Sexually Transmitted Diseases in Women (STDs) - Experience

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What are sexually transmitted diseases (STDs)?

Sexually transmitted diseases (STDs) are infections that can be transferred from one person to another through any type of sexual contact. STDs are sometimes referred to as sexually transmitted infections (STIs) since they involve the transmission of a disease-causing organism from one person to another during sexual activity. It is important to realize that sexual contact includes more than just sexual intercourse (vaginal and anal). Sexual contact includes kissing, oral-genital contact, and the use of sexual "toys," such as vibrators. STDs probably have been around for thousands of years, but the most dangerous of these conditions, the acquired immunodeficiency syndrome (AIDS or HIV disease), has only been recognized since 1984.

Many STDs are treatable, but effective cures are lacking for others, such as HIV, HPV, and hepatitis B and hepatitis C. Even gonorrhea, once easily cured, has become resistant to many of the older traditional antibiotics. Many STDs can be present in, and spread by, people who do not have any symptoms of the condition and have not yet been diagnosed with an STD. Therefore, public awareness and education about these infections and the methods of preventing them is important.

There really is no such thing as "safe" sex. The only truly effective way to prevent STDs is abstinence. Sex in the context of a monogamous relationship wherein neither party is infected with an STD also is considered "safe." Most people think that kissing is a safe activity. But unfortunately, syphilis, herpes, and other infections can be contracted through this relatively simple and apparently harmless act. All other forms of sexual contact carry some risk. Condoms are commonly thought to protect against STDs. Condoms are useful in decreasing the spread of certain infections, such as chlamydia and gonorrhea; however, they do not fully protect against other infections such as genital herpes, genital warts, syphilis, and AIDS. Prevention of the spread of STDs is dependent upon the counseling of at-risk individuals and the early diagnosis and treatment of infections.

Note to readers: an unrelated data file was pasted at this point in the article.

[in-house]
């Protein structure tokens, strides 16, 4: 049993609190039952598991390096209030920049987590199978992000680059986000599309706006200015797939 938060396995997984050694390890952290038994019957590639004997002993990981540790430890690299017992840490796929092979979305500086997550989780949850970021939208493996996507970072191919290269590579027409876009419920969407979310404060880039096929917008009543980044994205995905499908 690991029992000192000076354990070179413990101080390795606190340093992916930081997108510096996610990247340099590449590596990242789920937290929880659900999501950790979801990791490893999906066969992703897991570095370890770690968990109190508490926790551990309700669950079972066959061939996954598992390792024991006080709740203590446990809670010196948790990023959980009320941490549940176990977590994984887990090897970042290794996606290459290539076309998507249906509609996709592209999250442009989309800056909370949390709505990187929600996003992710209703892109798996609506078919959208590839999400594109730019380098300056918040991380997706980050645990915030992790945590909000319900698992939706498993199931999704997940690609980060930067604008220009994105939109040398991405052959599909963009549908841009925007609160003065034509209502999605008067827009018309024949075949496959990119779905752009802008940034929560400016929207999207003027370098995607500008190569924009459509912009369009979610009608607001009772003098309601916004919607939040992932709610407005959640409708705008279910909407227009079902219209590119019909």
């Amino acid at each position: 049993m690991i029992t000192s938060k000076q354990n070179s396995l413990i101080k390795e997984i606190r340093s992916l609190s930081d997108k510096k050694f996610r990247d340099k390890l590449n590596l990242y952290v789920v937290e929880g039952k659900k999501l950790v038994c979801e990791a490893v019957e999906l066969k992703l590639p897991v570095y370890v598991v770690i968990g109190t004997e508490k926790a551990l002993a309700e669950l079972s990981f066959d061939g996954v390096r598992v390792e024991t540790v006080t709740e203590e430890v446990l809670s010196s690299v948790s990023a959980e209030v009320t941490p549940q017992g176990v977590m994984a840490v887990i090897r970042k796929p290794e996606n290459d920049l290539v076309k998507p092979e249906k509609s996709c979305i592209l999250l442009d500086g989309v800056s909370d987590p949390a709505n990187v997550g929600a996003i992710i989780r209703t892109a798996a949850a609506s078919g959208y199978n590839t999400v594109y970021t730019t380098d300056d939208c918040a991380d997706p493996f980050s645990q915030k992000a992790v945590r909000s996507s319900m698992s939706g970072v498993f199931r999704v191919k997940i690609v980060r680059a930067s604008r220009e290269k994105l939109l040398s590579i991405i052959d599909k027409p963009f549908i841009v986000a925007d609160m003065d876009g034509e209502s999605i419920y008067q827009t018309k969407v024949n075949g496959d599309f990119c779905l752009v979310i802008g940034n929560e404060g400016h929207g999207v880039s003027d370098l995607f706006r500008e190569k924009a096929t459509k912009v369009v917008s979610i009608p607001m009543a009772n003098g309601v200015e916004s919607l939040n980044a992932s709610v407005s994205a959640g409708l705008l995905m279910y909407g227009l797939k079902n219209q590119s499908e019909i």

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See what others are saying

Comment from: bloodblonde94, 25-34 Female (Caregiver) Published: February 05

I was diagnosed with gallstones in April of 2015 via ultrasound because of horrible upper stomach pain after eating fatty meals. I was sent to a surgeon who just suggested I remove the gallbladder. I have yet to do so, but my symptoms are worsening. I have had at least 2 major attacks where the upper stomach pain won't ease up for at least 30 minutes or longer, and I start sweating. These attacks happen mostly in the morning. Before I had any attacks, I would just get upper stomach and back pain (rib/shoulder blade area) after I ate or sometimes without eating at all, but it was relieved by sitting down and would go away. For my newer, severe attacks, I am currently trying apple cider vinegar (ACV). One tablespoon of ACV in a glass of water or whatever you prefer (I use Gatorade), seems to help a little bit. I am very much against surgery, especially since I have an enlarged liver for no apparent reason.

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Comment from: righteousbabe, 25-34 Female (Patient) Published: February 19

I admit having multiple sexual partners last year and never seen this happen to me. About a week ago or so I went to an obstetrician/gynecologist to check what is going on with me. I'm having a fishy vaginal discharge and having a trace of blood when I have sexual contact with my boyfriend. I was examined and had my sample tested on the lab. I was prescribed with a 10 day antibiotic (Doxicon) and a suppository. After doing a urinalysis and pap smear, I was diagnosed with bacterial vaginosis. Based on the lab results, it is severe. My doctor again prescribed me a new set of antibiotic, which my boyfriend and I would take to avoid passing the bacteria. Going back on the first set of medication prescribed to me there had been a difference. The foul odor was gone. But I still experience discharge though minimal. Prior to my going to the doctor my discharge was a bit yellowish to greenish. But now it is white in color. I was hoping that I'll get treated or else it may end up worse. I was advised not to have any sexual contact during treatment.

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